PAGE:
Charles Dickens's classic of the French Revolution is expertly dramatized by Simon Vance. It's also a grand romance. Charles Darnay, the French émigré who relinquishes his title in disgust at the poverty wrought upon the peasants by the titled class, and Sydney Carton, the world-weary drunken London barrister, both love Lucie, the daughter of the unjustly imprisoned Dr. Alexandre Manette. Vance will have listeners weeping as Carton greets Madame Guillotine with some of the most famous lines in literature. Carton's depression and ultimate redemption are crystal clear; Madame Defarge, with her clicking knitting needles, takes on appropriate menace; and Jarvis Lorry, the reliable "man of business," loves Lucie as if she were his daughter.
A Tale of Two Cities is one of Charles Dickens's most exciting novels. Set against the backdrop of the French Revolution, it tells the story of a family threatened by the terrible events of the past. Doctor Manette was wrongly imprisoned in the Bastille for 18 years without trial by the aristocratic authorities. Finally released, he is reunited with his daughter, Lucie, who despite her French ancestry has been brought up in London. Lucie falls in love with Charles Darnay, another expatriate, who has abandoned wealth and a title in France because of his political convictions. When revolution breaks out in Paris, Darnay returns to the city to help an old family servant, but there he is arrested because of the crimes committed by his relations. His wife, Lucie, their young daughter, and her aged father follow him across the channel, thus putting all their lives in danger.
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©1923 Public Domain; (P)2008 Tantor
Audible addict. Love picking up a new read.......review everything I've listened to on audible.
I read as it's a classic on the 1001 books to read before you die lists.
After great expectations, I simply didn't enjoy as much. It's a love story of sorts and it simply wasn't for me. I was expecting a grittier French Revolution story.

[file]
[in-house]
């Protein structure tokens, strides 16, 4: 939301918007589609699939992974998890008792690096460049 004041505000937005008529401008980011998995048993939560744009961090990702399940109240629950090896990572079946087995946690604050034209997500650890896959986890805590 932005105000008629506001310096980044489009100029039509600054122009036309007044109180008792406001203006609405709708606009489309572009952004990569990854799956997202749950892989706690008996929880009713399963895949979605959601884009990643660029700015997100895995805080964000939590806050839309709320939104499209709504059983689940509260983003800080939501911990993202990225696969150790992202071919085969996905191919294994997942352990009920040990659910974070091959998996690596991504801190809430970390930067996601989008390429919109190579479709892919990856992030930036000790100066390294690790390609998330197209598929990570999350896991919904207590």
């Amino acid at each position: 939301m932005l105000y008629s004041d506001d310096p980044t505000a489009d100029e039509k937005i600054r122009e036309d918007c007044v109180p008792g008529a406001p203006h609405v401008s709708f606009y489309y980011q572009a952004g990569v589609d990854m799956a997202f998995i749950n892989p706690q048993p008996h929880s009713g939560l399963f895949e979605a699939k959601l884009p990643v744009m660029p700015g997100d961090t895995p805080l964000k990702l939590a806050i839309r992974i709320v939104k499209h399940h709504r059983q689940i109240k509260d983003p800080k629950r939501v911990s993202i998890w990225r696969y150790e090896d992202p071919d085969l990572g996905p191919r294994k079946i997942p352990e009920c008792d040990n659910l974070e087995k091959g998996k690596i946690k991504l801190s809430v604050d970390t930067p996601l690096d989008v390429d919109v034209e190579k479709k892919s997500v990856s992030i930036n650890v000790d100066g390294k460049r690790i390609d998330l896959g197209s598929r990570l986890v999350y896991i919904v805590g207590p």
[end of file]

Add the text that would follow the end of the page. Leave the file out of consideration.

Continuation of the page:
Absolutely not. But nobody can enjoy all of the classics.
"Great narration for a great old english tale"
Not disappointed at all in any way. Once this is your type of title, you will enjoy.
The opening description. I am a fan of good, simple poetry.
Excellent! In my book of favorite narrator's (up there with Roy Dotrice - Game of Thrones Series).
Hmm, objectively, none. Each tale has its own set of characters and character development, which contributes to a whole. At least from my limited POV.
Wish the book was longer! Reading and listening was an awesome experience with this title!
"Truly a Classic"
"A Tale of Two Cities" is the best selling book of all time and Charles Dickens is easily one of the world's most iconic writers. Add the great narration that we've come to expect from Simon Vance and you have an Audible Classic that one will thoroughly enjoy.
Charles Dickens did a great job when he wrote this book and the sales of book over time does tell you why. This is one of those timeless classics that you can't help but enjoy. The pace of the book itself languishes a bit and will not be appreciated by everyone. The slower pace however is used with good effect as it is used to set up the book pretty well. If you're a fan of good imagery, it is painted very well in these 'slow' moments. When the pace does pick up however, it picks up fast and extremely well with a lot of exciting action.
The novel talks about the plight of the French commons brought upon by the French ruling class, the subsequent revolution and then the often times senseless revenge the French commons take on the former French ruling class. Parallel to this is also mentioned life in London during the same period. It follows the lives of several protagonists through these events.
Simon Vance does a very great job bringing life to the story. I found myself enjoying his narration quite well. This book had a relatively large cast and and the way he was able to bring life to each individual character is impressive to say the least.
"it's the singer not the song*"
tale of 2 cities is tale of 2 cities. it's a landmark novel. it's my favorite Dickens. and this is the best of the versions. i have several versions and this is the one.
it is Simon Vance that makes the difference. he's perfect in this narration. he's better than any other. perfect articulation. perfect cadence. perfect tone. perfect meter. a perfect version.